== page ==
1. I teach preschool and am truly concerned about the next generation of children who are not allowed to grow up and do things for themselves and will depend on their parents forever. I have had parents of students ask me to spoon feed their children their yogurt or applesauce while at school since they are unable to do so for themselves!! I adored my three children but I firmly believe that parenting is the one job where, if you do it right you put yourself out of a job! I do not want my children as adults to worry about keeping me company or that I am lonely. I want them to see their parents as adventurous, fun happy confident people! I bet your kids love getting together with you and are enjoying hearing about your adventures. Bravo to you!

  2. What did M. Scott Peck say in The Road Less Traveled? Marriage is like base camp. You hike up Everest with a bunch of people who freeze to death, or they’ll take one look at the mountain and tell the sherpa to forget it. They have the supplies, so you have to come back to base camp, meaning your spouse.

    (Maybe he didn’t say that exactly; it’s been a long time since I read it.)If your kids never leave, they can’t have their own base camps, and sherpas will starve.

    I had my son at 40, and he loves it at home, so I’ll probably be an empty nester and a grandmother about the time Willard Scott puts me on a Smuckers jam jar and wishes me a happy 102nd. With advances in science, I’ve decided to have my own grandkids, and bequeath them to my son. He’ll finally have siblings when he’s 60.

    Pay no attention to the naysayers; kids are supposed to be independent and leave home, and they remind their parents of that when they up and move to Australia and can’t make it home for any holiday, ever.

    (And I’m glad no one can hear the things my son and I call each other now and then. It’s all in fun, but outsiders wouldn’t get it.)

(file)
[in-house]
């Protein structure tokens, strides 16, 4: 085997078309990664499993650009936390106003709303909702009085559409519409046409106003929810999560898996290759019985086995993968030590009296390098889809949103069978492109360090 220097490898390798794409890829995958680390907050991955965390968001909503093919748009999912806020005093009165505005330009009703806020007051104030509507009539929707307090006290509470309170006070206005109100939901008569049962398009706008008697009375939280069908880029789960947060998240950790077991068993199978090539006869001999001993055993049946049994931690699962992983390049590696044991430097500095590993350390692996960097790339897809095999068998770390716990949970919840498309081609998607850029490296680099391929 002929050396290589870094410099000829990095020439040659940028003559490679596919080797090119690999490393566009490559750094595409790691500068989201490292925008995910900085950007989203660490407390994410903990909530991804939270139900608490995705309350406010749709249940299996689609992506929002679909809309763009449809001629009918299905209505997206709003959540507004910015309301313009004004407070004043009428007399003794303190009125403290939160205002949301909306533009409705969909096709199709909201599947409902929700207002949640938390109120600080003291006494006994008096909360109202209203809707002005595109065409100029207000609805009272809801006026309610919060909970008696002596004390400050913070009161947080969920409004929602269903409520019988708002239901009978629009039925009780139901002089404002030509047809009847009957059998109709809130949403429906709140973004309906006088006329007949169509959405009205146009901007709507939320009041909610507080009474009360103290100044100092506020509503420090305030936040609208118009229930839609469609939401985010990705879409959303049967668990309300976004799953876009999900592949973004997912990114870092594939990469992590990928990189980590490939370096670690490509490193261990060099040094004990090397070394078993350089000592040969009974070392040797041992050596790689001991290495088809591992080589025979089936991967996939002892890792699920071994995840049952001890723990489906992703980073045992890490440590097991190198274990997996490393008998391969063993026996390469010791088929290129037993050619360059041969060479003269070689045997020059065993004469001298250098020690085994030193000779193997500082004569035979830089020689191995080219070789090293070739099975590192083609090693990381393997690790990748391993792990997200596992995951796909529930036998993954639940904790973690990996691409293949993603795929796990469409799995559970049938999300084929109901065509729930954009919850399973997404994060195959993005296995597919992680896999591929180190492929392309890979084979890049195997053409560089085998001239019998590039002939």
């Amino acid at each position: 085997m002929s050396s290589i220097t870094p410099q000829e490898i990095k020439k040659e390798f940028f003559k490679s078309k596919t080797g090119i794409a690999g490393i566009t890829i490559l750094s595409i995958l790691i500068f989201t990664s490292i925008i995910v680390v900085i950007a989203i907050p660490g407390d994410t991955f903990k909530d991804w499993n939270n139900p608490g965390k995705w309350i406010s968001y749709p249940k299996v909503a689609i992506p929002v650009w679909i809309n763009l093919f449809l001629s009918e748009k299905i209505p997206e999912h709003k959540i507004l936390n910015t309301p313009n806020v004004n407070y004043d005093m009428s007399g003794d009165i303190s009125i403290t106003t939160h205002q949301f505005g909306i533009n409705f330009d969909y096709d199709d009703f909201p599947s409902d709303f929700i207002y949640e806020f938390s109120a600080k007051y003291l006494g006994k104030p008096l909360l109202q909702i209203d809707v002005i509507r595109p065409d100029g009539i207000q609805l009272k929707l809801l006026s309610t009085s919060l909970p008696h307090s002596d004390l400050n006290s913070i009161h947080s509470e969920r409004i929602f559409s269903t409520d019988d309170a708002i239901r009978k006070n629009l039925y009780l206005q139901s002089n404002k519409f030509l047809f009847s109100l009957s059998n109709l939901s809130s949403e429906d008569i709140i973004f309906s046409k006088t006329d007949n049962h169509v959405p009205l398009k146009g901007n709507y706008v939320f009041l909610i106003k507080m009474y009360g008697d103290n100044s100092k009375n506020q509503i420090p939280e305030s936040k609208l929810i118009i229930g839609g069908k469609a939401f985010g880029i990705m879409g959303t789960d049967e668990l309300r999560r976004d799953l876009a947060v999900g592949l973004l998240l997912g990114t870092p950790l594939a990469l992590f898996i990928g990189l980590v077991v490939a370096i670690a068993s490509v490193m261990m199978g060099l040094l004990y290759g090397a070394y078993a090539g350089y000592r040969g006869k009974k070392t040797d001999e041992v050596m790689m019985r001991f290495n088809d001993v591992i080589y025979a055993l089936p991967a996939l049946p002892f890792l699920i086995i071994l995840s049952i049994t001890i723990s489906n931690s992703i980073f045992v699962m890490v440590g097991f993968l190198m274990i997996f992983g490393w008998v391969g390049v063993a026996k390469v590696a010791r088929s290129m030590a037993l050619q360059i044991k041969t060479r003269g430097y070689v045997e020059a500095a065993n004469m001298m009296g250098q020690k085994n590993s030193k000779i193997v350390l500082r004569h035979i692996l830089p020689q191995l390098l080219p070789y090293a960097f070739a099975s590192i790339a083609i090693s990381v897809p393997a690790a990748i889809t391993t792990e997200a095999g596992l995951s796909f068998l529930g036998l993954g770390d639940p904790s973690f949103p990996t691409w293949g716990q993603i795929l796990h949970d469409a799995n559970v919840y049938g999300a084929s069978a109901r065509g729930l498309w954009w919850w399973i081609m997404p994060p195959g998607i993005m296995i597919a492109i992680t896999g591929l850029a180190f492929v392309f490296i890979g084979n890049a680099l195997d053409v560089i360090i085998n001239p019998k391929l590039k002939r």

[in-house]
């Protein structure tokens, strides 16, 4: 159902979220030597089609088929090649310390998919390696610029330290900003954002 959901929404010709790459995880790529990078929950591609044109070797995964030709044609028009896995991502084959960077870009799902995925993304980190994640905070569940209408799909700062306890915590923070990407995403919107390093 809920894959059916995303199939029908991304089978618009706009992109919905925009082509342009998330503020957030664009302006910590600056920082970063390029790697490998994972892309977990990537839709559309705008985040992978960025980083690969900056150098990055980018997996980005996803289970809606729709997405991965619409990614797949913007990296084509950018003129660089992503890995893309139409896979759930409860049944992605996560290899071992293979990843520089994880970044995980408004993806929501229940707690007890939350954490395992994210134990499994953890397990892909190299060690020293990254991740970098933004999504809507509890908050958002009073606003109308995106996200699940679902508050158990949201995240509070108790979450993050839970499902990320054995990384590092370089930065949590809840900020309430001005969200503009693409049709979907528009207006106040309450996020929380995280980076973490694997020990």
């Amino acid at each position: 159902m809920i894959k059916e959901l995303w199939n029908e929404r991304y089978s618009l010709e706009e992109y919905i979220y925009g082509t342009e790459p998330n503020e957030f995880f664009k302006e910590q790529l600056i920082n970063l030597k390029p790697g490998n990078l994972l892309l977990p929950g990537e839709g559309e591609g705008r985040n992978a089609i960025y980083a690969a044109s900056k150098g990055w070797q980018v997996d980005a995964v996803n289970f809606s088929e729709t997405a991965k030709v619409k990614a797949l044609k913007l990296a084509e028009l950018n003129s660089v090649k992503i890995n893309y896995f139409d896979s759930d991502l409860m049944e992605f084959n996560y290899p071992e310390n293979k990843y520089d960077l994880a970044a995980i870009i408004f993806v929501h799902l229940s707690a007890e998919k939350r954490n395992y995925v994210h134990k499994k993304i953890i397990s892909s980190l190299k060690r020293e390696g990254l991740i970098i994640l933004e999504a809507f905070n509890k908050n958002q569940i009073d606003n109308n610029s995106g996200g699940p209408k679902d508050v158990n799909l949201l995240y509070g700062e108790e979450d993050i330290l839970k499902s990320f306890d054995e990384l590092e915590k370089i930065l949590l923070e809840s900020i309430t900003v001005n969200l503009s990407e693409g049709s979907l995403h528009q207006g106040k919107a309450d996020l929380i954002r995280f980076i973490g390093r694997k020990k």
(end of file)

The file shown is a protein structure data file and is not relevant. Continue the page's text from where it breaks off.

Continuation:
3. Mary Ann and I have been married 41 happy years and never had children. We have never doubted our decision. I can’t comment on the children but I would not put too much stock in what other people think.

  4. Our job as parents is give them wings and teach them to fly. That doesn’t mean that we aren’t close to our children or that they aren’t close to each other even though they might be continents apart. I like your essay on this and I get your humor. Thanks for saying it even better than we could.

  5. I’m with ya all the way. I’m even having trouble with others who think I’m not being a good mom to my son who’s OUT of the house and on his own- “Why don’t you get on the next flight over there? Help him out??” Reminds me of your story about telling your daughter, “No, I’m not going to loan you money,” then she figures it all out, gets a second job, and is okay!!
    I’ve decided you guys need to have a confidential “Ask the Gypsy Nesters” service- I have things I would love to ask for your opinion on!!! =)

    1. Wow, thanks Sarah. I don’t think that we qualify as experts though, I would be terrified to give too much advice. We always say, you don’t have to do things the way we did, most people aren’t as crazy as us. Hopefully. 😉

  6. Excellent article. The hubster and I LOVE being empty nesters, we embraced it whole heartedly when the last of the progeny left home for college. We are extremely close to all three of our progeny as well as their husbands. Our philosophy has always been that we trained them up to send them out to lead productive lives. They knew that if they needed to return home for a short period of time that we would help with that…for a short period. We have three fiercely independent, strong minded girls who work hard and strive to do their best and for that I am so thankful.

    1. Thanks Debbie. It seems obvious that our goal as parents should be to send self sufficient adults out into the world. Now some people act like that idea is odd, or somehow “not caring about your kids.” Strange.

  7. I love what you are doing! Our kids are still very much under our roof at 11 and 12 years old (triplets). But, my husband and I already talk about what we plan to do when the kids leave… at hopefully 18 years old 🙂 We are on the road traveling with our kids by motorhome for 7 months. We do a lot together and are a close family. But, I do look forward to the day when they move on in life and we can recapture some of our existence again! Enjoy your life!!!!!

  8. YOU GO, Veronica! It’s possible that those of use who do not hang around in their grown children’ lives do so with their blessings . . . or so I’ve been informed. Who decreed that our lives end with the advent of our sons and daughters into adulthood? Hmph.

  9. We LOVE our empty nest! Our grown kids live nearby and we spend plenty of time with them and our grandson but they live their own lives and we live ours. We never hesitate to make any travel plans because of our children; why in the world would we??